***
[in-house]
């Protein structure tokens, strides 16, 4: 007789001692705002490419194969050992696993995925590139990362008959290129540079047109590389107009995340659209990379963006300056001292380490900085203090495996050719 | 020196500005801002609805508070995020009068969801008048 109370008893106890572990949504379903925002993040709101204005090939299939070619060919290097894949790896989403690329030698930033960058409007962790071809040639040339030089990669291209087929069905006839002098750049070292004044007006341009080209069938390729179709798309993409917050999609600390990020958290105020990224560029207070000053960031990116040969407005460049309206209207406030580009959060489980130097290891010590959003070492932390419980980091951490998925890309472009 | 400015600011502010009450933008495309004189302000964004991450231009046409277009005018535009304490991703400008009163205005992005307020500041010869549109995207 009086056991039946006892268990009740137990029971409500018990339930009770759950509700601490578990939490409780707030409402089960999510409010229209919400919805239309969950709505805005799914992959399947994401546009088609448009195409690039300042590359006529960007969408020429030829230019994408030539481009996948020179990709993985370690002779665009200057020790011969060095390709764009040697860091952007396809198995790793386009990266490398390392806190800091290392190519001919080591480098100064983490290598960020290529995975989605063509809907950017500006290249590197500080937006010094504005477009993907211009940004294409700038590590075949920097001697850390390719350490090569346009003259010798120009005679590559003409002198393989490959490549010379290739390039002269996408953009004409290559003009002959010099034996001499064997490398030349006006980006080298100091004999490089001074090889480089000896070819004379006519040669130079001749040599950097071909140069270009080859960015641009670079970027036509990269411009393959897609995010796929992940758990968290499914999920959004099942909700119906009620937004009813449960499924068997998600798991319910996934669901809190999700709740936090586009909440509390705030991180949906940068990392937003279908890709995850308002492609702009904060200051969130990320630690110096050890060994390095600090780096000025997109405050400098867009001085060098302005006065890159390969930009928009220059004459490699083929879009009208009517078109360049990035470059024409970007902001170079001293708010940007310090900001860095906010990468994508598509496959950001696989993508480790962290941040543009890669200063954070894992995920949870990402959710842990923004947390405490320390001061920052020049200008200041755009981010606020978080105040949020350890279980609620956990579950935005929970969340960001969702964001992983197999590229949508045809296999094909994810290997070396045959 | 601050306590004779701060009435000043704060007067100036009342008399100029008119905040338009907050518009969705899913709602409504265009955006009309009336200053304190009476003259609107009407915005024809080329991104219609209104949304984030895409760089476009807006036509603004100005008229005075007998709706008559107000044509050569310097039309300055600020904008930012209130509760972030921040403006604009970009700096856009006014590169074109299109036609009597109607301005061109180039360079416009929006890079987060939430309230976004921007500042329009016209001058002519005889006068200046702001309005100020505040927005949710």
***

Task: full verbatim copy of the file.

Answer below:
[in-house]
């Protein structure tokens, strides 16, 4: 007789001692705002490419194969050992696993995925590139990362008959290129540079047109590389107009995340659209990379963006300056001292380490900085203090495996050719 | 020196500005801002609805508070995020009068969801008048 109370008893106890572990949504379903925002993040709101204005090939299939070619060919290097894949790896989403690329030698930033960058409007962790071809040639040339030089990669291209087929069905006839002098750049070292004044007006341009080209069938390729179709798309993409917050999609600390990020958290105020990224560029207070000053960031990116040969407005460049309206209207406030580009959060489980130097290891010590959003070492932390419980980091951490998925890309472009 | 400015600011502010009450933008495309004189302000964004991450231009046409277009005018535009304490991703400008009163205005992005307020500041010869549109995207 009086056991039946006892268990009740137990029971409500018990339930009770759950509700601490578990939490409780707030409402089960999510409010229209919400919805239309969950709505805005799914992959399947994401546009088609448009195409690039300042590359006529960007969408020429030829230019994408030539481009996948020179990709993985370690002779665009200057020790011969060095390709764009040697860091952007396809198995790793386009990266490398390392806190800091290392190519001919080591480098100064983490290598960020290529995975989605063509809907950017500006290249590197500080937006010094504005477009993907211009940004294409700038590590075949920097001697850390390719350490090569346009003259010798120009005679590559003409002198393989490959490549010379290739390039002269996408953009004409290559003009002959010099034996001499064997490398030349006006980006080298100091004999490089001074090889480089000896070819004379006519040669130079001749040599950097071909140069270009080859960015641009670079970027036509990269411009393959897609995010796929992940758990968290499914999920959004099942909700119906009620937004009813449960499924068997998600798991319910996934669901809190999700709740936090586009909440509390705030991180949906940068990392937003279908890709995850308002492609702009904060200051969130990320630690110096050890060994390095600090780096000025997109405050400098867009001085060098302005006065890159390969930009928009220059004459490699083929879009009208009517078109360049990035470059024409970007902001170079001293708010940007310090900001860095906010990468994508598509496959950001696989993508480790962290941040543009890669200063954070894992995920949870990402959710842990923004947390405490320390001061920052020049200008200041755009981010606020978080105040949020350890279980609620956990579950935005929970969340960001969702964001992983197999590229949508045809296999094909994810290997070396045959 | 601050306590004779701060009435000043704060007067100036009342008399100029008119905040338009907050518009969705899913709602409504265009955006009309009336200053304190009476003259609107009407915005024809080329991104219609209104949304984030895409760089476009807006036509603004100005008229005075007998709706008559107000044509050569310097039309300055600020904008930012209130509760972030921040403006604009970009700096856009006014590169074109299109036609009597109607301005061109180039360079416009929006890079987060939430309230976004921007500042329009016209001058002519005889006068200046702001309005100020505040927005949710």